See someone setting up their room and struggling with those huge sheets of bulletin board paper? Offer to help. Someone bringing in boxes from their car? Offer to help. As counselors, we want to be known as the helpful type!
4. Spend some time in the work room.
This is where the action happens. Laminate something, make some copies, whatever it takes. Lots happens in the work room and you'll get a good feel for how the school works.
5. Make a plan to start.
Elementary counselors are often the only one at their school. If you wait for others to fill your to-do list, they will. Make sure you make a plan about what you want to accomplish in the first few weeks so you don't lose sight of your goals for the year.
Ever feel overwhelmed by trying to keep track of all your data? You can definitely collect so much data that it ceases to have value because you can't possibly use it all to inform your program. I'm here to share how I've been managing my data for the last few years. Before we begin, I think it's important to stop and reflect on the types of "systems" that you actually keep up with. For me, I do best with a mix of electronic and paper/pencil systems that I keep up with along the way. If I have to hole-punch it or do anything that is going to require an extra step, I will put it off and then it becomes lost. We gotta be honest right?
Make a Plan
The biggest mistake I see if people collecting data all along without making a plan. They end up with so much data, they don't know what to do with it so they give up. Imagine you are going on a long walk and you want to collect some items to share when you return. If you start randomly picking up items that catch your attention, you will get to the point where you can't carry all the stuff and you have so much that you don't even know what's best to share.
I think about what I want to be able to share with stakeholders and start from there. For me, I like to keep track of the students I see, the groups I run, the classes I teach, and then create 3-4 closing the gap action plans that I plan to implement based on schoolwide data. That's it. I don't do pre/post tests for every group, class, or contact I make. That's not manageable for me. The purpose of collecting data for me is to see that what I do is effective and to share my successes (or not) with my stakeholders.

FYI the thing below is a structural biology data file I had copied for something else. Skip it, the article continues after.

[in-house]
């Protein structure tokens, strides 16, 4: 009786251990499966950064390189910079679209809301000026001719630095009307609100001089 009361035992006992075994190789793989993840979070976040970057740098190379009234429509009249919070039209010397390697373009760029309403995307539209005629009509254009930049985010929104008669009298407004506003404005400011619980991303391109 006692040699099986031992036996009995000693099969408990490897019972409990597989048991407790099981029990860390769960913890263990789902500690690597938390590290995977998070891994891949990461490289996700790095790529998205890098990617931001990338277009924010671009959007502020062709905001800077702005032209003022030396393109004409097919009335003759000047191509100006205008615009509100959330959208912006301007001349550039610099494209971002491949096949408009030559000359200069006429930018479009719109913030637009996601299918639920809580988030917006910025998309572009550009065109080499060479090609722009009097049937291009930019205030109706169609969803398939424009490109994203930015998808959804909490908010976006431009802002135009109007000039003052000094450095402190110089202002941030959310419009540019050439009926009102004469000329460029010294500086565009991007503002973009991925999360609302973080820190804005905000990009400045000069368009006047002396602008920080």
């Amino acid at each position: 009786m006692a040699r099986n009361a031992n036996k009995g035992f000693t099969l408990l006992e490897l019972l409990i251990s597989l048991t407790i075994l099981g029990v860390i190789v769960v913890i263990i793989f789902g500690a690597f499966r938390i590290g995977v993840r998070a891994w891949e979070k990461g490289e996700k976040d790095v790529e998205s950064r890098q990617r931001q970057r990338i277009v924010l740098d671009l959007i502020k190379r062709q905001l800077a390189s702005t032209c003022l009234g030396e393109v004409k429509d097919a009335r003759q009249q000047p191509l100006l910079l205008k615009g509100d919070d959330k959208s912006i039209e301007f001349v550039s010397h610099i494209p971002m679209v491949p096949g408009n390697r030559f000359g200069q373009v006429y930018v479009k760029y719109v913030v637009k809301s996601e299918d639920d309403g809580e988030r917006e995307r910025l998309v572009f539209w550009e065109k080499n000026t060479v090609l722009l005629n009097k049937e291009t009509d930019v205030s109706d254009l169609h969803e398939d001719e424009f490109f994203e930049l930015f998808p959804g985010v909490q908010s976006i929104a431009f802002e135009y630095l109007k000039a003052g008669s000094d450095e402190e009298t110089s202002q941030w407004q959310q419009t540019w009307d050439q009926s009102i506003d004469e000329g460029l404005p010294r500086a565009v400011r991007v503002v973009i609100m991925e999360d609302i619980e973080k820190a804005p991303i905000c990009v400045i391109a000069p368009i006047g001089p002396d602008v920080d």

Process Data: Who, What, When, Where
The ASCA National Model calls the "who, what, when, where" process data. The purpose of this data is to share how I spent my time and the scope and sequence of topics I covered. For individual counsleing, I use a google form a la my friend Andrea Burston. She has a great description of what she does here. I will only add that the key to this is keeping up with it every day. As I've gotten (ahem) older, I can't keep things in my mind like I used to be able to so I like being able to put in some memory aids on the form. Before I used google forms, I used my outlook calendar and would label individual counseling a certain color and could easily just pull up a list of all individual counseling students.
For group counseling, I have a very complex system (not really). I always start groups in waves. I will do a fall, winter, and spring groups. That way I can plan out what I am planning to do all at once. I make a chart with all the students listed by day. I keep it all on one page so I can grab and go quickly. I then file these lists yearly. That simple. The only data that I keep for groups is the data I use for closing the gap action plans which I discuss below.
I can't be the only one who runs around like a chicken with my head cut off. Right? For my own sanity, I create a yearlong curriculum plan for every class and topic I am going to teach for the year. Most recently, I have taught 11 classes per year (per classroom) but I have done this for as many as 30 classes per year. It's more work at first, but once you do it once, you will love yourself forever. I also made a lesson plan notebook with all my lesson plans in one place. It's one of my goals to get this notebook on my TPT store one day! You can see an example of my yearlong plan here. You can also see how I manage my schedule here.
And that's it for process data. See? It's not so hard. I think the biggest thing is that the way I keep the data is also the way that I use the data. I use the individual tracking form as a memory aid, I use the group list as a reminder of who to pick up for each group, and I use the year long plan to keep me on track with my lessons. Because the data captures are used as tools, they are easy to keep up.
Closing the Gap Plans